Logo for the Journal American Rhododendron Society

Journal American Rhododendron Society

Current Editor:
Dr. Glen Jamieson ars.editor@gmail.com


Volume 52, Number 3
Summer 1998

DLA Ejournal Home | JARS Home | Table of Contents for this issue | Search JARS and other ejournals

Garden Renovation at the RSF
Steve Hootman
Curator, Rhododendron Species Foundation
Federal Way, Washington

        Botanical gardens, like all organizations, must keep up with the times, adjusting to current thoughts and ideas while utilizing and developing new techniques. In 1974, the collection of the Rhododendron Species Foundation was moved from Oregon to its present site in Federal Way, Wash. The following years were years of growing pains and change as a small group of species rhododendron aficionados matured into an organization with a worldwide membership appealing to rhododendron enthusiasts of every ilk. Now fully under the scrutiny of the public eye, we have become a "must see" garden with one of the finest and most complete collections of Rhododendron species in the world. In the process of maturing, we have learned from our successes and failures, developing our abilities in the management of a public institution and, more specifically, the cultivation of rhododendrons for public display and long-term conservation.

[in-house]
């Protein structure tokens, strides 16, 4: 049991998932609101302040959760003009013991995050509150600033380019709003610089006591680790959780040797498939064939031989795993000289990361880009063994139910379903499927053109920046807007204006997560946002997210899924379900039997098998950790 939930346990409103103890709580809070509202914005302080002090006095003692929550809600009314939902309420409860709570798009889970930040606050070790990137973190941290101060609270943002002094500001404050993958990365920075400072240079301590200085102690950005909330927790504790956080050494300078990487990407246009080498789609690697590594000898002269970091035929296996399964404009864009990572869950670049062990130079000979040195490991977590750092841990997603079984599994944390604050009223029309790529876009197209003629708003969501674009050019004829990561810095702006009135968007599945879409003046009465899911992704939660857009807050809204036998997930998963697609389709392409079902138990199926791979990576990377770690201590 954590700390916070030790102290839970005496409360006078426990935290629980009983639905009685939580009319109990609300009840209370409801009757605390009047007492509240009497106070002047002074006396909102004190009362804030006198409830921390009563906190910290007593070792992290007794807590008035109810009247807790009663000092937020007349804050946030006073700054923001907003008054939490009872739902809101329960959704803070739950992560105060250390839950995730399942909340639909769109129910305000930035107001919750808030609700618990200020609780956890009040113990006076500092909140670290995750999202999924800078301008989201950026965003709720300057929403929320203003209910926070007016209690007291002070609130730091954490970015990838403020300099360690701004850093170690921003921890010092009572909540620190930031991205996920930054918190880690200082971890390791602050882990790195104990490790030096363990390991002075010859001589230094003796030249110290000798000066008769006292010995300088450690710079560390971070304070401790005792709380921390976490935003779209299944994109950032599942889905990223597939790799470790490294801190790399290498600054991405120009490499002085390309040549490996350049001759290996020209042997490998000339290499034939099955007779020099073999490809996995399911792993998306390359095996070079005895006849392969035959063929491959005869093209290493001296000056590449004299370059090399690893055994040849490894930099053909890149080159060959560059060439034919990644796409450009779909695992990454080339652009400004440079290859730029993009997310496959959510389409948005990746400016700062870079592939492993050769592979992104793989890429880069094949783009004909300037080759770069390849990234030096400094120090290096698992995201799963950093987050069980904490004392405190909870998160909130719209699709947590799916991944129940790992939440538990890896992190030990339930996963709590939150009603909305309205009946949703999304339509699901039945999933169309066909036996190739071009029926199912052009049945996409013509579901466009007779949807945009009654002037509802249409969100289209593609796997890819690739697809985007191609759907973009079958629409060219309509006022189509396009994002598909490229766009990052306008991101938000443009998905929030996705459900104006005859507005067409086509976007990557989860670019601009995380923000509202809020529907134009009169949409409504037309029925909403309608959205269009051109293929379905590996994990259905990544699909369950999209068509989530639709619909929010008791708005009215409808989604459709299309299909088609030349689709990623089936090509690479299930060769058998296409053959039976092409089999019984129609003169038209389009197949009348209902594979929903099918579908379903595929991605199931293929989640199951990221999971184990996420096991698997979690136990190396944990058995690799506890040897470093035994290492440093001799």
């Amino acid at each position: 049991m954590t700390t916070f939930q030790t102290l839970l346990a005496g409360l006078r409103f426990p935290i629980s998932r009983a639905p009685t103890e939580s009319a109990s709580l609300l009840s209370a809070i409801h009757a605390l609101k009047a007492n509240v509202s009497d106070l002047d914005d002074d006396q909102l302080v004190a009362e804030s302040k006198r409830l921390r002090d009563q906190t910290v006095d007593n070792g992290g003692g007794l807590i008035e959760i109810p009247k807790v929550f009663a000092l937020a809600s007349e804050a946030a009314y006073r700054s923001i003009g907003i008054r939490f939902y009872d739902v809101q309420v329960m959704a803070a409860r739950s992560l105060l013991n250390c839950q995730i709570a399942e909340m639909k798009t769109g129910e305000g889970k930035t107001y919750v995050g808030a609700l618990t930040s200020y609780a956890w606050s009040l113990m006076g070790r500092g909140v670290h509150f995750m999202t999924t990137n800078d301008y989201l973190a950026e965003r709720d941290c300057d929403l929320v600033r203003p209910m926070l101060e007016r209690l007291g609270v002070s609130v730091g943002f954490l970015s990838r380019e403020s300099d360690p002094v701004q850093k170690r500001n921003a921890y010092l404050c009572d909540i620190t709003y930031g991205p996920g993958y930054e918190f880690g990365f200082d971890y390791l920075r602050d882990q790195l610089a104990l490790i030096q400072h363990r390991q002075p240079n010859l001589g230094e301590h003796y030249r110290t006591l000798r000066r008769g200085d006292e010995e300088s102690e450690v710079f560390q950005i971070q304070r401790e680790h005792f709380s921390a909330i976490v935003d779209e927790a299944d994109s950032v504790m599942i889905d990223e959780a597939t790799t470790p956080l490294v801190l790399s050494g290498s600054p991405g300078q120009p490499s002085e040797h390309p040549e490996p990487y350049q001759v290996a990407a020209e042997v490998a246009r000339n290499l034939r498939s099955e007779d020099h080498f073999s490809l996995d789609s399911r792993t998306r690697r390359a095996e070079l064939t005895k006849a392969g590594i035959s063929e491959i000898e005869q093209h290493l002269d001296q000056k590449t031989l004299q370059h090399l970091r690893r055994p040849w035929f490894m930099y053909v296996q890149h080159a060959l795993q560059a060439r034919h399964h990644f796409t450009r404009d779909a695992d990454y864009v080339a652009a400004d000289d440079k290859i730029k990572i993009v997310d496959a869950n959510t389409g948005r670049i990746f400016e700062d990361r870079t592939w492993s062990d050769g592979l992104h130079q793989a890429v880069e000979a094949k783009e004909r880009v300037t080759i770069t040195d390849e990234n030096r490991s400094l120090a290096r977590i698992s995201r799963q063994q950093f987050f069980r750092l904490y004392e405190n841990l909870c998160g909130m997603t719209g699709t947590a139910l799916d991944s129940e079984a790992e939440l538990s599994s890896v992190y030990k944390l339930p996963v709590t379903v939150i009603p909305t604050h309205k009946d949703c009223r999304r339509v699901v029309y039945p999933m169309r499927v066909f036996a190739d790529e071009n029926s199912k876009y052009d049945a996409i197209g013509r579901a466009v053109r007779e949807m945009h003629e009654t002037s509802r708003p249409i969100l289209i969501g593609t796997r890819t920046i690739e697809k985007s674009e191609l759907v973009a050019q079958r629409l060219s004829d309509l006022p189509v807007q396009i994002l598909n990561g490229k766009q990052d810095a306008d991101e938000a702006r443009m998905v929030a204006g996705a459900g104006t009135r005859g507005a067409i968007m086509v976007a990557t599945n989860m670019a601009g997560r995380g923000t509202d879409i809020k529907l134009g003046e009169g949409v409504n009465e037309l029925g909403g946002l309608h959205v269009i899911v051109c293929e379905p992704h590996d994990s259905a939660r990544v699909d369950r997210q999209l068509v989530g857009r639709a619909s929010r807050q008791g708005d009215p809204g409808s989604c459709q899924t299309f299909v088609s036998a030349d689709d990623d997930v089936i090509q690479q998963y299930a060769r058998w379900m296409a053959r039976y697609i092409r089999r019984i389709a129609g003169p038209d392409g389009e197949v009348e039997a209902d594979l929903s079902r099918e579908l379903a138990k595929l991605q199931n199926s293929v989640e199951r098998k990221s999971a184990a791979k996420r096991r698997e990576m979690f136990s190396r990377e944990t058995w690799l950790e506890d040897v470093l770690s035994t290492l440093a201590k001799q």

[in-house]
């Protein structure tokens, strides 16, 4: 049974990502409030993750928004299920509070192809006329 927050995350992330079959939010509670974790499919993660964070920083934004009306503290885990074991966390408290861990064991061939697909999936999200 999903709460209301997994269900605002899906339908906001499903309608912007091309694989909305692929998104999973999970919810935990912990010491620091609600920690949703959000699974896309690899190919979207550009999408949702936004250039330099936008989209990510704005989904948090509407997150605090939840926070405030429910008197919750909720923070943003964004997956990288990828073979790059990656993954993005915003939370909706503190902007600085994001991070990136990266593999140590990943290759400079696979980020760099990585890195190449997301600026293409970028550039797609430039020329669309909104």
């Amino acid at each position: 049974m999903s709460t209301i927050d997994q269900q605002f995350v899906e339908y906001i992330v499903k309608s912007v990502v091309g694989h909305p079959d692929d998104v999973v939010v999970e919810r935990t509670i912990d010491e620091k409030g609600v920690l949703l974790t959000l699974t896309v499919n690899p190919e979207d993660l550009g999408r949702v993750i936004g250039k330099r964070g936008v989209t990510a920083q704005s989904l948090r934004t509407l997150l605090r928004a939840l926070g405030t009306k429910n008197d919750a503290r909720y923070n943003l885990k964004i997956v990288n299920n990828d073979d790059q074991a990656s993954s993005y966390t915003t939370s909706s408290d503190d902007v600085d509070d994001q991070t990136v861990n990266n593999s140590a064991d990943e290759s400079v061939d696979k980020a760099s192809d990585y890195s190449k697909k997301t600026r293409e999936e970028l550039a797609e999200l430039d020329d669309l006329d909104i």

The recent and ongoing renovation of the garden is a prime example of how we have learned from past mistakes and have capitalized on the opportunity to undertake some major changes. For years, in certain parts of the garden, the staff has struggled to keep the collection alive and healthy under conditions extremely hostile to Rhododendron cultivation. As the garden has aged, many of the original sawdust beds have decomposed into shallow quagmires of decomposed muck. The poor drainage and extreme water-holding capacity of these sites has resulted in unhealthy root systems, negligible growth and even death. In drier areas of the garden the decomposing sawdust has all but disappeared. Often this situation results in large specimen plants lying on their sides because of lack of a proper soil in which roots could grow deeply and vigorously enough to provide the necessary support. Fortunately, these problems are not insurmountable and steps are being taken to remedy the situation. As funding and opportunity become available, we are replacing the old sawdust beds with raised buds of a custom coarse sand and bark mix.